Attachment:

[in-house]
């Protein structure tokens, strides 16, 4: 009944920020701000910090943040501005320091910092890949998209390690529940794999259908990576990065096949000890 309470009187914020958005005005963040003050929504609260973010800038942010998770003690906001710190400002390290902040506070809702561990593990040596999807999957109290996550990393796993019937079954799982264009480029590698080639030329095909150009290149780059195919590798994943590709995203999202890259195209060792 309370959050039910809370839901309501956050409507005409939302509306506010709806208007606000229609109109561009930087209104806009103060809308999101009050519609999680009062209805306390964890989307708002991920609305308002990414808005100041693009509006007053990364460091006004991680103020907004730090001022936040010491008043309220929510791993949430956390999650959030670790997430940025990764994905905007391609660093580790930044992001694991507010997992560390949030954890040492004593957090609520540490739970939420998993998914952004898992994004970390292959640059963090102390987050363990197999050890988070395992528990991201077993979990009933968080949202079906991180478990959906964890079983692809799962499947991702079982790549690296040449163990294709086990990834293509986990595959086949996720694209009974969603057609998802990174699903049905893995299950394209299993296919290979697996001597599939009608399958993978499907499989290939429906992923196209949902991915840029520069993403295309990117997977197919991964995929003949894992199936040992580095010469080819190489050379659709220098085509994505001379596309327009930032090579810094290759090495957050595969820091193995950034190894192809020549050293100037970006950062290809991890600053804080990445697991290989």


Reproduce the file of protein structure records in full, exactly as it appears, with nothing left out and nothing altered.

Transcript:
[in-house]
């Protein structure tokens, strides 16, 4: 009944920020701000910090943040501005320091910092890949998209390690529940794999259908990576990065096949000890 309470009187914020958005005005963040003050929504609260973010800038942010998770003690906001710190400002390290902040506070809702561990593990040596999807999957109290996550990393796993019937079954799982264009480029590698080639030329095909150009290149780059195919590798994943590709995203999202890259195209060792 309370959050039910809370839901309501956050409507005409939302509306506010709806208007606000229609109109561009930087209104806009103060809308999101009050519609999680009062209805306390964890989307708002991920609305308002990414808005100041693009509006007053990364460091006004991680103020907004730090001022936040010491008043309220929510791993949430956390999650959030670790997430940025990764994905905007391609660093580790930044992001694991507010997992560390949030954890040492004593957090609520540490739970939420998993998914952004898992994004970390292959640059963090102390987050363990197999050890988070395992528990991201077993979990009933968080949202079906991180478990959906964890079983692809799962499947991702079982790549690296040449163990294709086990990834293509986990595959086949996720694209009974969603057609998802990174699903049905893995299950394209299993296919290979697996001597599939009608399958993978499907499989290939429906992923196209949902991915840029520069993403295309990117997977197919991964995929003949894992199936040992580095010469080819190489050379659709220098085509994505001379596309327009930032090579810094290759090495957050595969820091193995950034190894192809020549050293100037970006950062290809991890600053804080990445697991290989």